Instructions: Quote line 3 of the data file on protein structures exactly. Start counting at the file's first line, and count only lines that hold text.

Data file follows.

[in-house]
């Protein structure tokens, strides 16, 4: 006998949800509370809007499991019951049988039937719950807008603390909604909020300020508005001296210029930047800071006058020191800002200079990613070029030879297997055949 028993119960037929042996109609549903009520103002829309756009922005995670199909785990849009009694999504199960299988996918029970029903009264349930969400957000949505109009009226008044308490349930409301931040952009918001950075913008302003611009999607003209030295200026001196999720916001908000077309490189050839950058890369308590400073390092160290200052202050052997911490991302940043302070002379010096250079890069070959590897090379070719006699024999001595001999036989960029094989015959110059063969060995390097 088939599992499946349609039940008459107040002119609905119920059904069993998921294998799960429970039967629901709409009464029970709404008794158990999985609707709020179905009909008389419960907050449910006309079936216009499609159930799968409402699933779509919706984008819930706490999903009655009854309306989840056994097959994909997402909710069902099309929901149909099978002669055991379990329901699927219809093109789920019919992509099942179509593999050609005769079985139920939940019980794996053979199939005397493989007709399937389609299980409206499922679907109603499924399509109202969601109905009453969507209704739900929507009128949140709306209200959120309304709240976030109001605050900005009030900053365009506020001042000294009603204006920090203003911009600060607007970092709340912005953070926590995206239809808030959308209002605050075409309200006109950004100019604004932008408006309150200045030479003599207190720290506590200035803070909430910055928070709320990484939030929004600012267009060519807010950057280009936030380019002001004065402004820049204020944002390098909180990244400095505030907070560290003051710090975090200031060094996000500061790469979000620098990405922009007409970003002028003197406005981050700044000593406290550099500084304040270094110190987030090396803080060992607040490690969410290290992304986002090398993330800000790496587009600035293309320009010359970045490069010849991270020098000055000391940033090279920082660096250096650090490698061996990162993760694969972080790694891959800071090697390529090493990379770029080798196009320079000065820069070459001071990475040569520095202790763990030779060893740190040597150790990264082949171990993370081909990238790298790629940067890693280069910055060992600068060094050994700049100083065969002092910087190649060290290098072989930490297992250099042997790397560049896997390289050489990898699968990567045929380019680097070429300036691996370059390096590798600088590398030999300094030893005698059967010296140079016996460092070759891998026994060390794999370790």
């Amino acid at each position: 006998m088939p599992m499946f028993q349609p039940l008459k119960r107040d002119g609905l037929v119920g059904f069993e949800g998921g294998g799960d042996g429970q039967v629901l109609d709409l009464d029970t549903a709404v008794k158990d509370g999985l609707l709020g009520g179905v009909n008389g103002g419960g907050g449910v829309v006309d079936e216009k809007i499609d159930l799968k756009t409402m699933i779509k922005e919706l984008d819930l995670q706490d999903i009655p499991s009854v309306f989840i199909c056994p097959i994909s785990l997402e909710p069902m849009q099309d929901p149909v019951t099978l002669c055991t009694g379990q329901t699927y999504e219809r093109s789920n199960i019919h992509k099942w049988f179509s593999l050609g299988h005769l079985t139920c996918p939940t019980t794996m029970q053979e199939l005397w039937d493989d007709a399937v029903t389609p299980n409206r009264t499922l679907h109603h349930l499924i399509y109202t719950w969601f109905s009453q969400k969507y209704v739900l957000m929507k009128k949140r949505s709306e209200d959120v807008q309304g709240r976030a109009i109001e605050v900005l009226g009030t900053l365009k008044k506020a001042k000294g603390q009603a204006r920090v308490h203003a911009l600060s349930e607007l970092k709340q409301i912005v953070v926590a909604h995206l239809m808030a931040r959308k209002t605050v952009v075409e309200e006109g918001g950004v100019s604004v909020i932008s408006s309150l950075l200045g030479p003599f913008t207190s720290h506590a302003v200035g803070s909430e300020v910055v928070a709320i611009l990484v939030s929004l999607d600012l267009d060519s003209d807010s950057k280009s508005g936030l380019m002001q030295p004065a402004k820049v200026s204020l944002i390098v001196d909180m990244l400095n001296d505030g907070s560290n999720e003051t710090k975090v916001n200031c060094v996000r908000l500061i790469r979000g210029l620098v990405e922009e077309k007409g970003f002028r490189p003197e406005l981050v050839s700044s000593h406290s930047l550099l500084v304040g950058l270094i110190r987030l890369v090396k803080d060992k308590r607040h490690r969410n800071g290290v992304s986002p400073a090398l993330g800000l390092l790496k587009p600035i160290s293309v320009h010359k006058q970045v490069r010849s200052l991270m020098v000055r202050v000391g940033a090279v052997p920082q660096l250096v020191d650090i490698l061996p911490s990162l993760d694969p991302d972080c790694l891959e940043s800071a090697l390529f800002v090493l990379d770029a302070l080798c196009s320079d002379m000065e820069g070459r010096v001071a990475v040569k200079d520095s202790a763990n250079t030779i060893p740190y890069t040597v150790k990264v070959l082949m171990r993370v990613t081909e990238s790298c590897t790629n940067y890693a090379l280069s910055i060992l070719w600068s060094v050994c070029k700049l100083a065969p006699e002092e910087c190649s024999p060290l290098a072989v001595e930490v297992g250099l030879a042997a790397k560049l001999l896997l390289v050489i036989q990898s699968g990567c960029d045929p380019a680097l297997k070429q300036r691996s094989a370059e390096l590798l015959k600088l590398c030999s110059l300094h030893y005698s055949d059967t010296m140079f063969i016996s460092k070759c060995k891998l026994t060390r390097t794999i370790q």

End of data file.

């Amino acid at each position: 006998m088939p599992m499946f028993q349609p039940l008459k119960r107040d002119g609905l037929v119920g059904f069993e949800g998921g294998g799960d042996g429970q039967v629901l109609d709409l009464d029970t549903a709404v008794k158990d509370g999985l609707l709020g009520g179905v009909n008389g103002g419960g907050g449910v829309v006309d079936e216009k809007i499609d159930l799968k756009t409402m699933i779509k922005e919706l984008d819930l995670q706490d999903i009655p499991s009854v309306f989840i199909c056994p097959i994909s785990l997402e909710p069902m849009q099309d929901p149909v019951t099978l002669c055991t009694g379990q329901t699927y999504e219809r093109s789920n199960i019919h992509k099942w049988f179509s593999l050609g299988h005769l079985t139920c996918p939940t019980t794996m029970q053979e199939l005397w039937d493989d007709a399937v029903t389609p299980n409206r009264t499922l679907h109603h349930l499924i399509y109202t719950w969601f109905s009453q969400k969507y209704v739900l957000m929507k009128k949140r949505s709306e209200d959120v807008q309304g709240r976030a109009i109001e605050v900005l009226g009030t900053l365009k008044k506020a001042k000294g603390q009603a204006r920090v308490h203003a911009l600060s349930e607007l970092k709340q409301i912005v953070v926590a909604h995206l239809m808030a931040r959308k209002t605050v952009v075409e309200e006109g918001g950004v100019s604004v909020i932008s408006s309150l950075l200045g030479p003599f913008t207190s720290h506590a302003v200035g803070s909430e300020v910055v928070a709320i611009l990484v939030s929004l999607d600012l267009d060519s003209d807010s950057k280009s508005g936030l380019m002001q030295p004065a402004k820049v200026s204020l944002i390098v001196d909180m990244l400095n001296d505030g907070s560290n999720e003051t710090k975090v916001n200031c060094v996000r908000l500061i790469r979000g210029l620098v990405e922009e077309k007409g970003f002028r490189p003197e406005l981050v050839s700044s000593h406290s930047l550099l500084v304040g950058l270094i110190r987030l890369v090396k803080d060992k308590r607040h490690r969410n800071g290290v992304s986002p400073a090398l993330g800000l390092l790496k587009p600035i160290s293309v320009h010359k006058q970045v490069r010849s200052l991270m020098v000055r202050v000391g940033a090279v052997p920082q660096l250096v020191d650090i490698l061996p911490s990162l993760d694969p991302d972080c790694l891959e940043s800071a090697l390529f800002v090493l990379d770029a302070l080798c196009s320079d002379m000065e820069g070459r010096v001071a990475v040569k200079d520095s202790a763990n250079t030779i060893p740190y890069t040597v150790k990264v070959l082949m171990r993370v990613t081909e990238s790298c590897t790629n940067y890693a090379l280069s910055i060992l070719w600068s060094v050994c070029k700049l100083a065969p006699e002092e910087c190649s024999p060290l290098a072989v001595e930490v297992g250099l030879a042997a790397k560049l001999l896997l390289v050489i036989q990898s699968g990567c960029d045929p380019a680097l297997k070429q300036r691996s094989a370059e390096l590798l015959k600088l590398c030999s110059l300094h030893y005698s055949d059967t010296m140079f063969i016996s460092k070759c060995k891998l026994t060390r390097t794999i370790q």